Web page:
Across the entire Cinque Terre DOC zone, just 16,000 cases of wine are made and nearly all of it is consumed by locals and tourists who pair it up with the fabulous local cuisine of pesto, anchovies, mussels and focaccia.
Cinque Terre DOC wines are very difficult to find here in the US. When I approached Bartolo Lercari of the Cheo winery in Vernazza to buy just 20 cases of his Perciò Cinque Terre DOC wine, he paused for a moment, then answered my question with a question: “I can sell every bottle I produce right here in Vernazza, why do I need to export to the US?” Well put.
Tasting the Cinque Terre cru.
In recent years, some producers of Cinque Terre DOC have been making wines from 3 distinct cru sub-zones of the DOC: Costa da Posa and Costa de Campu near the village of Volastra between Manarola and Corniglia, and Costa de Sera near Riomaggiore. These are unofficial sub-zones, but are considered some of the best growing areas for the Bosco, Albarola and Vermentino vines, with ideal sun exposure, cooling evening winds and distinctive soil conditions.
Last June on my annual trek to the Cinque Terre to hike along the coast and soak up the wine and food, I had the pleasure of tasting over a dozen Cinque Terre DOC wines. The wines of the region are remarkably distinctive, and unlike any white wine that most Americans have tried.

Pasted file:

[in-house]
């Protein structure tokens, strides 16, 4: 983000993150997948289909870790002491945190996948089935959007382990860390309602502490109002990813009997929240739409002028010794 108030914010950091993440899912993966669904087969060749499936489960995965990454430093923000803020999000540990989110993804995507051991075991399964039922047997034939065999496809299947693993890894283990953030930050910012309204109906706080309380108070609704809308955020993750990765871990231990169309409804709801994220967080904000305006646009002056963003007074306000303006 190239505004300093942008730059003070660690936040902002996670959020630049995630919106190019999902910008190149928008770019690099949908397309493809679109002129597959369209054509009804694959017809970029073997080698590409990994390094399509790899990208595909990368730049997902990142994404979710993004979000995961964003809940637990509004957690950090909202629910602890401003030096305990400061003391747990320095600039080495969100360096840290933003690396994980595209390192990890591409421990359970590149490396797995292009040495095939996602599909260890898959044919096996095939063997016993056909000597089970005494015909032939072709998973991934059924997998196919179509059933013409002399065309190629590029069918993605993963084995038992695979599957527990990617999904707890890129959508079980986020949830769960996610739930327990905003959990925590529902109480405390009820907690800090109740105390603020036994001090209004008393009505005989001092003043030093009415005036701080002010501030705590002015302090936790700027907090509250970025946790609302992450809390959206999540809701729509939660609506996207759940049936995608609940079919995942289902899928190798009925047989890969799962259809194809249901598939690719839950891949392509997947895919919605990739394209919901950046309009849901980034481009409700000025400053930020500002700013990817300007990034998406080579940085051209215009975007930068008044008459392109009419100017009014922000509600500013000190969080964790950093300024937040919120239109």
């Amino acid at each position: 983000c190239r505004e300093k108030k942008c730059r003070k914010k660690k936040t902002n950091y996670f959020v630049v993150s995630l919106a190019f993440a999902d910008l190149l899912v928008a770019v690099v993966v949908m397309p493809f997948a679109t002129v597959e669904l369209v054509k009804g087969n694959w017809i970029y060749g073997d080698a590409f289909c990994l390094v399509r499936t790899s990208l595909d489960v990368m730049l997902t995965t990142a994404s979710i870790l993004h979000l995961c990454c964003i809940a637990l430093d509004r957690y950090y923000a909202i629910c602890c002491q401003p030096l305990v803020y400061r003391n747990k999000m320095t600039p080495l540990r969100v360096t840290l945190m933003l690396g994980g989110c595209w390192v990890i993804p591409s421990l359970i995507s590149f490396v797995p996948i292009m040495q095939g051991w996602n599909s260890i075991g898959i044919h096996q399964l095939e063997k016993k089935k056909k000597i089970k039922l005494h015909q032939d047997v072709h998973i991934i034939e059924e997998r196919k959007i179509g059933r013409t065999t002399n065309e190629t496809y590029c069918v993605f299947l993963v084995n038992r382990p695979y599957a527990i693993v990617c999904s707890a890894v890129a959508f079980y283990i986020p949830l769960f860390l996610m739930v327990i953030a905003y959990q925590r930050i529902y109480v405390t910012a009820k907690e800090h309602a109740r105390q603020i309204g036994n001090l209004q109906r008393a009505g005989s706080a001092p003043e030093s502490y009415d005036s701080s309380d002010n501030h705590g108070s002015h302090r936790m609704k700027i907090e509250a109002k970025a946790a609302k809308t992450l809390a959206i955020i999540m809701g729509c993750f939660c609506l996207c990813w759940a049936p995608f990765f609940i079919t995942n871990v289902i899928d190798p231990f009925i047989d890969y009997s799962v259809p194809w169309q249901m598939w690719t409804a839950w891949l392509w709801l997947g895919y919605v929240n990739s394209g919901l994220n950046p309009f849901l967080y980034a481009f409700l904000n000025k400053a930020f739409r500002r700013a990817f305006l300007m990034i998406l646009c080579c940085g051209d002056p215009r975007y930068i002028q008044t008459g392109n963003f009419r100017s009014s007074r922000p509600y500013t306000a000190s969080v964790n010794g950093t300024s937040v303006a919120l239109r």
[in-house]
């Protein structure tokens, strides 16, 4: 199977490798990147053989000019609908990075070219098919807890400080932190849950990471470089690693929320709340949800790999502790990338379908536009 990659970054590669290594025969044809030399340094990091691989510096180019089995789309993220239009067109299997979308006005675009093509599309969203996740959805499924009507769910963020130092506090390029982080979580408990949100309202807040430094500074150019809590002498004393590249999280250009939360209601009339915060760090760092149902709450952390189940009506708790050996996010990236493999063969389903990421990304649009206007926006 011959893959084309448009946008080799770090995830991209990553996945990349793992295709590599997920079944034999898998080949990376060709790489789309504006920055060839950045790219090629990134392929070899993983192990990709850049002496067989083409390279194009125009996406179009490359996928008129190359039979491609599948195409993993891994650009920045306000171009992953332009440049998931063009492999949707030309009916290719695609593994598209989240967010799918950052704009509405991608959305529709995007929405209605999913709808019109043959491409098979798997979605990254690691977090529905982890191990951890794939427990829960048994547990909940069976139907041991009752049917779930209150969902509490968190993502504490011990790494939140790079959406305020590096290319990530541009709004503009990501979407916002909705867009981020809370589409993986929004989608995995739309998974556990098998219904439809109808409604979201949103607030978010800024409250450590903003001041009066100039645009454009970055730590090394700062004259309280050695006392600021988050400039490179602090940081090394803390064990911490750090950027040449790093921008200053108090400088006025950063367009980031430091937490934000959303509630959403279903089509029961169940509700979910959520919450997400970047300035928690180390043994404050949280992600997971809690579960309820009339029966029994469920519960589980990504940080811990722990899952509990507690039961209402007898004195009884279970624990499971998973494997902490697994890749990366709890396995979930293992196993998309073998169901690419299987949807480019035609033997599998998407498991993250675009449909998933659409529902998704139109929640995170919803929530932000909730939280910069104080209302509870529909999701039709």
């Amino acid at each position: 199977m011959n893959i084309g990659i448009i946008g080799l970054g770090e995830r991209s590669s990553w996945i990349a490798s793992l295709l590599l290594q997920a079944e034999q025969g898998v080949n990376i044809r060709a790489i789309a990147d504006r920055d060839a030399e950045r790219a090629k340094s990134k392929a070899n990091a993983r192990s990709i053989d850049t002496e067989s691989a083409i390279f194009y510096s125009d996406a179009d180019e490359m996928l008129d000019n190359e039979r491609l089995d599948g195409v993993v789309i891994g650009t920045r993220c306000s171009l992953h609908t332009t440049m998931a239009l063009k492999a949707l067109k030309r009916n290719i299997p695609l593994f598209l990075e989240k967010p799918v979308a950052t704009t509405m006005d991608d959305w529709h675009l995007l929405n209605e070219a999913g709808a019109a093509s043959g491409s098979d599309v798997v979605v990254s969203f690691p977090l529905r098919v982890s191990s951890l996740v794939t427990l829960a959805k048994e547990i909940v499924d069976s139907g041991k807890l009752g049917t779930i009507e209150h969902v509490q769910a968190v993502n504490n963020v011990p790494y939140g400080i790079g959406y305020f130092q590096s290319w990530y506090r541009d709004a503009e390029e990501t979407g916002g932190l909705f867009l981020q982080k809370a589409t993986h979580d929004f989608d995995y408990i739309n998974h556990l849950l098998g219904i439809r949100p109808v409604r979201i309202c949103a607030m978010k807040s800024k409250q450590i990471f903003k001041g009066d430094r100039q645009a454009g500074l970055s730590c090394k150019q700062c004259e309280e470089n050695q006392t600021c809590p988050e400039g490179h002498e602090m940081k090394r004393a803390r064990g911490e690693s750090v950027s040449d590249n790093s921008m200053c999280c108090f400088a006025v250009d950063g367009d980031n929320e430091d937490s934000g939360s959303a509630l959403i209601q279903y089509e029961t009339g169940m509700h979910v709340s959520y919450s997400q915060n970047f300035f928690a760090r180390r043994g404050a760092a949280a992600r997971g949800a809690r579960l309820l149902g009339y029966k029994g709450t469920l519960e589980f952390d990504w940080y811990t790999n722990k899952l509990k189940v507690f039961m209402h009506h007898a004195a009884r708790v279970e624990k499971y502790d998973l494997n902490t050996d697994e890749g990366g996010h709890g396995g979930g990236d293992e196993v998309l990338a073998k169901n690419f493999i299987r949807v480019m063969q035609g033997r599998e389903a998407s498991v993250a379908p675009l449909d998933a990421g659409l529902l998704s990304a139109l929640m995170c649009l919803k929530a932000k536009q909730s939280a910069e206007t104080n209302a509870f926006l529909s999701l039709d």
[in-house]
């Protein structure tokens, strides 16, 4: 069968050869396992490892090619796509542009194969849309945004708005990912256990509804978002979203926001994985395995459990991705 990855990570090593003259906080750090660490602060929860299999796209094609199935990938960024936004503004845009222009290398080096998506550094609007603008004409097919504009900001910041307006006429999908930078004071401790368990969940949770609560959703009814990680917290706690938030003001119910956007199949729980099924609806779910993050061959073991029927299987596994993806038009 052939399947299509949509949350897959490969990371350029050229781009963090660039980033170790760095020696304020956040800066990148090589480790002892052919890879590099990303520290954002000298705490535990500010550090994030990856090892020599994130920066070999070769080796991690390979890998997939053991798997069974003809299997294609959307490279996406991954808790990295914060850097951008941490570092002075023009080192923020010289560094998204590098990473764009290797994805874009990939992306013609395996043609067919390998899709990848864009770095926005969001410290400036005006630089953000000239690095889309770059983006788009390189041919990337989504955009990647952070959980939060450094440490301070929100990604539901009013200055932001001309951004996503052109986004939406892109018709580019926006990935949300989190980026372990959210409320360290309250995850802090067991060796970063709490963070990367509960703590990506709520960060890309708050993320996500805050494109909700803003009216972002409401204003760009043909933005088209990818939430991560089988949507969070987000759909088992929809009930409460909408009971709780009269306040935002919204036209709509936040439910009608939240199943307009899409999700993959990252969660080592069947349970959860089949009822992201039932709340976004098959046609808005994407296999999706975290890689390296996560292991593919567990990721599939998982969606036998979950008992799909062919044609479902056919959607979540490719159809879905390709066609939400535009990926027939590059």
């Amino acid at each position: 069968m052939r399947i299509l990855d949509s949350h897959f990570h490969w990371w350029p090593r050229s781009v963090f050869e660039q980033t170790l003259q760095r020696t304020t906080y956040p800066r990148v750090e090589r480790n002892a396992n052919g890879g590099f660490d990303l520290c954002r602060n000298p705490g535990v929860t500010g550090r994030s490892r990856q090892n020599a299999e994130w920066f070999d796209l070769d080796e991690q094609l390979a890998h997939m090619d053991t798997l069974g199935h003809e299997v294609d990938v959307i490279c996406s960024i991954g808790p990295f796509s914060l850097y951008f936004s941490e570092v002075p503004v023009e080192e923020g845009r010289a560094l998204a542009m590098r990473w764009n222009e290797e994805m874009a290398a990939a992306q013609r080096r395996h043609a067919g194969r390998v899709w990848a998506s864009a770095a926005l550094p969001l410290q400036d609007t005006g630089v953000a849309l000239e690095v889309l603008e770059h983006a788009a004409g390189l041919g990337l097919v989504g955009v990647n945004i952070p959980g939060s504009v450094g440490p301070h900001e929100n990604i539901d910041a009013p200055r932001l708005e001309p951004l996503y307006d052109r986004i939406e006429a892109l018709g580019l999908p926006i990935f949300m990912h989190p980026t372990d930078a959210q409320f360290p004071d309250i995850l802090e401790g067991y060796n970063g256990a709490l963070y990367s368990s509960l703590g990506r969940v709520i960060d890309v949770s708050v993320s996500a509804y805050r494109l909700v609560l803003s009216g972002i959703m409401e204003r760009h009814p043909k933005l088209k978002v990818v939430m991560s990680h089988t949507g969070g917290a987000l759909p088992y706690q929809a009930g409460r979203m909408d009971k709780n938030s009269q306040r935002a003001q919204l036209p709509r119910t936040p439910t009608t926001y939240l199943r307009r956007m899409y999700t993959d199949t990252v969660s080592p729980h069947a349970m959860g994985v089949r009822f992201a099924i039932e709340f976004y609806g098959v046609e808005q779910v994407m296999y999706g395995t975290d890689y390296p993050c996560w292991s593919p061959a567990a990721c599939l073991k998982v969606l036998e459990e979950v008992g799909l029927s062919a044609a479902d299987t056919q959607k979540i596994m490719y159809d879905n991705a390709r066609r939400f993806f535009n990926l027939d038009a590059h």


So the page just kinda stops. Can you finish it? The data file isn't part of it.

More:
While I can’t sell you these wines (it’s impossible to import the 2015 vintage right now), I can share with you my interpretation of the wines and encourage you to make your own journey to taste for yourself. The Cinque Terre needs to be on your bucket list (contact me if you would like recommendations of where to stay and eat).
If you can’t wait to taste these wines, you can get a good idea of their personalities by trying the Lunae Vermentino Etichetta Nera (black label) which is produced just east of the Cinque Terre in the Colli di Luni region. I stock it when I can get it — check here to see if I have some available.
UPDATE: Good news! I’ve been able to source bottles of my favorite Cantina Cinque Terre wine, the Costa da’ Posa 2015 vintage. Click here to see if I have any bottles left in stock.
Cantina Cinque Terre DOC 2015
Blend: Bosco 60%, Albarola 25%, Vermentino 15%
Bottles produced: 110,000
This is the Co-op’s base Cinque Terre DOC wine, and accounts for about half of the region’s production. Most vineyard owners in the area contribute their grapes to the collective efforts, earning around €3 per kilo, then the Co-op produces the wine and distributes throughout the area for about €10/bottle.
The nose on the 2015 is light, with hints of banana and mint, but it’s the palate that grabs you — lemon and lime, lemon pith, green notes of soft mint. The wine has a bracing acidity and tartness that goes well with the local dishes. Typically there’s a note of salinity or minerality on this wine, but in the 2015 that’s subdued.
Cantina Cinque Terre Costa de Campu 2015
Blend: Bosco 70%, Albarola 15%, Vermentino 15%
Bottles produced: 4,600
The 2015 vintage of the Co-op’s Costa de Campu has a lovely straw color that holds promise in the glass, but it isn’t showing much fruit, and what’s there is mostly lime juice, lime zest, and a whole lot of acidity.
I can’t help feeling like the fruit was harvested too early, as the wine has little development. If you try hard, you’ll sense a touch of herbal notes, perhaps a touch of wild thyme.